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This report provides a detailed diagnosis of the youth labour market and education system in Brazil. It takes an international comparative perspective, offering policy options to help improve school-to-work transitions. It also provides an opportunity for other countries to learn from the innovative measures that Brazil has taken to strengthen the skills of youth and their employment outcomes.
This report presents the OECD's assessment of recent developments in Israel in the area of labour market and social policy. It focuses on recent trends in poverty and employment outcomes and policy development to improve employment opportunities, especially for the Arab and Haredi communities
How can we increase employment and strengthen social cohesion? The prime minister of Norway argues that we need urgent action to ensure that an entire generation of young people remains connected to the labour market. We must also address the issue of income distribution to protect the vulnerable and guarantee greater equality of opportunity across our societies.
English, PDF, 1,779kb
An overview of OECD work on Employment, Social Protection and International Migration.
The OECD unemployment rate decreased to 8.0% in March 2013, compared with 8.1% in the previous month. However, this small decline masks diverging patterns across countries.
Income inequality increased by more in the first three years of the crisis to the end of 2010 than it had in the previous twelve years, before factoring in the effect of taxes and transfers on income, according to new OECD data.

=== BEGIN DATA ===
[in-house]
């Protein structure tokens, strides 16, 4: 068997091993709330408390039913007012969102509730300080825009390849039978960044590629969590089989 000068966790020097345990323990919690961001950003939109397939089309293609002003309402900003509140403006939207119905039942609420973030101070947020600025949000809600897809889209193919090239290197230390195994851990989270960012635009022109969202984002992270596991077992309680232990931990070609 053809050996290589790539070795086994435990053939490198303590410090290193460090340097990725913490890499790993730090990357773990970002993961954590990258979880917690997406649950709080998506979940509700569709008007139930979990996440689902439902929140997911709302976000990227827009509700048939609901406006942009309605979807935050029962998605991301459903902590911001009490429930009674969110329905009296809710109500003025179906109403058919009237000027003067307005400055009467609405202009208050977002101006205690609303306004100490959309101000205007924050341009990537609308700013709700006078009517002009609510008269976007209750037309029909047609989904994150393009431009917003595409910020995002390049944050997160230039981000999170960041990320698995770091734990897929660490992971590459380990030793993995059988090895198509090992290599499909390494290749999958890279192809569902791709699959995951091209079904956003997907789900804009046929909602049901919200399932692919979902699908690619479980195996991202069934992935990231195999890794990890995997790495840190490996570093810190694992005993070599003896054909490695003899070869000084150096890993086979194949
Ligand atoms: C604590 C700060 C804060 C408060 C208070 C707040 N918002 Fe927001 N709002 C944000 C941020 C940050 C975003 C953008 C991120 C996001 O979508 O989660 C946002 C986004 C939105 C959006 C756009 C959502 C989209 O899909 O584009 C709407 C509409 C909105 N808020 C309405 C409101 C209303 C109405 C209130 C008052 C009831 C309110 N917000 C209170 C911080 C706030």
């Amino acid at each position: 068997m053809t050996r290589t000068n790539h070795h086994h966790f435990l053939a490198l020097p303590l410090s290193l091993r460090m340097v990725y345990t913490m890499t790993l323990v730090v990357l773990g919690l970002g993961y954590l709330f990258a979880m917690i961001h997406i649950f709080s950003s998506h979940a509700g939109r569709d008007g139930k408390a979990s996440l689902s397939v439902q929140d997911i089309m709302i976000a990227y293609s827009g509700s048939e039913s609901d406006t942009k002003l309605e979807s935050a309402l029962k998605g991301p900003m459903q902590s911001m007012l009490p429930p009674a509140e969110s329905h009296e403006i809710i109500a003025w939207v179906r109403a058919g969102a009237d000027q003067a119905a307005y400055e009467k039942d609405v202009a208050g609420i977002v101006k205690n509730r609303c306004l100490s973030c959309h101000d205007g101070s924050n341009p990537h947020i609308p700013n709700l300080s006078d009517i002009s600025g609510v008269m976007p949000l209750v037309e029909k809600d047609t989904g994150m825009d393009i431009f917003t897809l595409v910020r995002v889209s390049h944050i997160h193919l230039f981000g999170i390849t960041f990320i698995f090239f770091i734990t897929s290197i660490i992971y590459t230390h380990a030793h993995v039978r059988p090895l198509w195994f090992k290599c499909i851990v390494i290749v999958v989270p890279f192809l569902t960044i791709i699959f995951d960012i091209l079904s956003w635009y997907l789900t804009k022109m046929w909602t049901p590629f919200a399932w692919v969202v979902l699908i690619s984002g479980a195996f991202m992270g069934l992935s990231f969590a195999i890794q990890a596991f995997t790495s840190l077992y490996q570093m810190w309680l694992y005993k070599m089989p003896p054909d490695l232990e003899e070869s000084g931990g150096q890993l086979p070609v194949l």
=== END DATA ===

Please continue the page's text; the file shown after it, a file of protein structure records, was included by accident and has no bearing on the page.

More than five years into an economic crisis which has taken on several names–from subprime crisis and financial crisis to great recession–no term accurately depicts the fundamental result of this economic turbulence: people facing hardship.
Young people are being excluded from economic life by a combination of joblessness and barriers to the creation of start-ups. Unleashing the energy, entrepreneurial spirit and technological genius of the young is not just a moral imperative, but an economic necessity.
In this time of chronic unemployment, it is all too easy to lose sight of the single greatest trend underlying the long-term labour market: the demographic time bomb in the developed world. Indeed, the defining employment challenge of the future will be not the surplus, but the shortage, of appropriate labour.
High-growth firms, i.e. enterprises that grow rapidly over a short period of time, have drawn the attention of policy makers because of the large number of jobs they create. While it is uncontested that high-growth firms account for most job creation, there are fewer certainties about the features and characteristics of these enterprises or on how best they can be promoted by policy.